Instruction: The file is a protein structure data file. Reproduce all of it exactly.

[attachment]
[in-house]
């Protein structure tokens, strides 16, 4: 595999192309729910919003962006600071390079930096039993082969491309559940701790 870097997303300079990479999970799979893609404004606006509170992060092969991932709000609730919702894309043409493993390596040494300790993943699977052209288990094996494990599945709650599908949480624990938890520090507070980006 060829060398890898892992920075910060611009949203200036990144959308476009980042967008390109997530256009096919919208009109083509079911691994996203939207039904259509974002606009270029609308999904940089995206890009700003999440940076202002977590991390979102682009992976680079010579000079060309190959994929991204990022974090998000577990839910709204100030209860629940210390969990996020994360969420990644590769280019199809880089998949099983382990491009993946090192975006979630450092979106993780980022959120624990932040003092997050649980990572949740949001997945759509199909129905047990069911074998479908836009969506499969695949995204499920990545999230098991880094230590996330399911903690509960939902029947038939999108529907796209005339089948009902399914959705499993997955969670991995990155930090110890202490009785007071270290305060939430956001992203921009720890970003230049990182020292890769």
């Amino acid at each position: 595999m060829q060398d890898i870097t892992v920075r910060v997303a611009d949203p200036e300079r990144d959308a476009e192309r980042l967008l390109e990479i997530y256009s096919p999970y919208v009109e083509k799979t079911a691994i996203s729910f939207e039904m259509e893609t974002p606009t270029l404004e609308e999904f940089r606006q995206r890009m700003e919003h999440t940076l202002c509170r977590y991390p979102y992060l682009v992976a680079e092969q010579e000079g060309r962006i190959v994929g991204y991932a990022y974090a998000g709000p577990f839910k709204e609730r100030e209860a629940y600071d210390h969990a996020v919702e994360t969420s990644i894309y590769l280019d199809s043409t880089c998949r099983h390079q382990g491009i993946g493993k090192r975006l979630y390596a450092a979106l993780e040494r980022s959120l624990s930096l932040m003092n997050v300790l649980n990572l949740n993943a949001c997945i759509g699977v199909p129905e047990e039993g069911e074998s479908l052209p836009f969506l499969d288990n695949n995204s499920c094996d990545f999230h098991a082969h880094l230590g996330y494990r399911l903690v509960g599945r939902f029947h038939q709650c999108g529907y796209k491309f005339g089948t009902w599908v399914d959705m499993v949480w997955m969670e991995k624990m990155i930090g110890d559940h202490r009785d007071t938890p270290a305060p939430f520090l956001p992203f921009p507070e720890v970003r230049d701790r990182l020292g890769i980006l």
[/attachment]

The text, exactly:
[in-house]
């Protein structure tokens, strides 16, 4: 595999192309729910919003962006600071390079930096039993082969491309559940701790 870097997303300079990479999970799979893609404004606006509170992060092969991932709000609730919702894309043409493993390596040494300790993943699977052209288990094996494990599945709650599908949480624990938890520090507070980006 060829060398890898892992920075910060611009949203200036990144959308476009980042967008390109997530256009096919919208009109083509079911691994996203939207039904259509974002606009270029609308999904940089995206890009700003999440940076202002977590991390979102682009992976680079010579000079060309190959994929991204990022974090998000577990839910709204100030209860629940210390969990996020994360969420990644590769280019199809880089998949099983382990491009993946090192975006979630450092979106993780980022959120624990932040003092997050649980990572949740949001997945759509199909129905047990069911074998479908836009969506499969695949995204499920990545999230098991880094230590996330399911903690509960939902029947038939999108529907796209005339089948009902399914959705499993997955969670991995990155930090110890202490009785007071270290305060939430956001992203921009720890970003230049990182020292890769």
């Amino acid at each position: 595999m060829q060398d890898i870097t892992v920075r910060v997303a611009d949203p200036e300079r990144d959308a476009e192309r980042l967008l390109e990479i997530y256009s096919p999970y919208v009109e083509k799979t079911a691994i996203s729910f939207e039904m259509e893609t974002p606009t270029l404004e609308e999904f940089r606006q995206r890009m700003e919003h999440t940076l202002c509170r977590y991390p979102y992060l682009v992976a680079e092969q010579e000079g060309r962006i190959v994929g991204y991932a990022y974090a998000g709000p577990f839910k709204e609730r100030e209860a629940y600071d210390h969990a996020v919702e994360t969420s990644i894309y590769l280019d199809s043409t880089c998949r099983h390079q382990g491009i993946g493993k090192r975006l979630y390596a450092a979106l993780e040494r980022s959120l624990s930096l932040m003092n997050v300790l649980n990572l949740n993943a949001c997945i759509g699977v199909p129905e047990e039993g069911e074998s479908l052209p836009f969506l499969d288990n695949n995204s499920c094996d990545f999230h098991a082969h880094l230590g996330y494990r399911l903690v509960g599945r939902f029947h038939q709650c999108g529907y796209k491309f005339g089948t009902w599908v399914d959705m499993v949480w997955m969670e991995k624990m990155i930090g110890d559940h202490r009785d007071t938890p270290a305060p939430f520090l956001p992203f921009p507070e720890v970003r230049d701790r990182l020292g890769i980006l």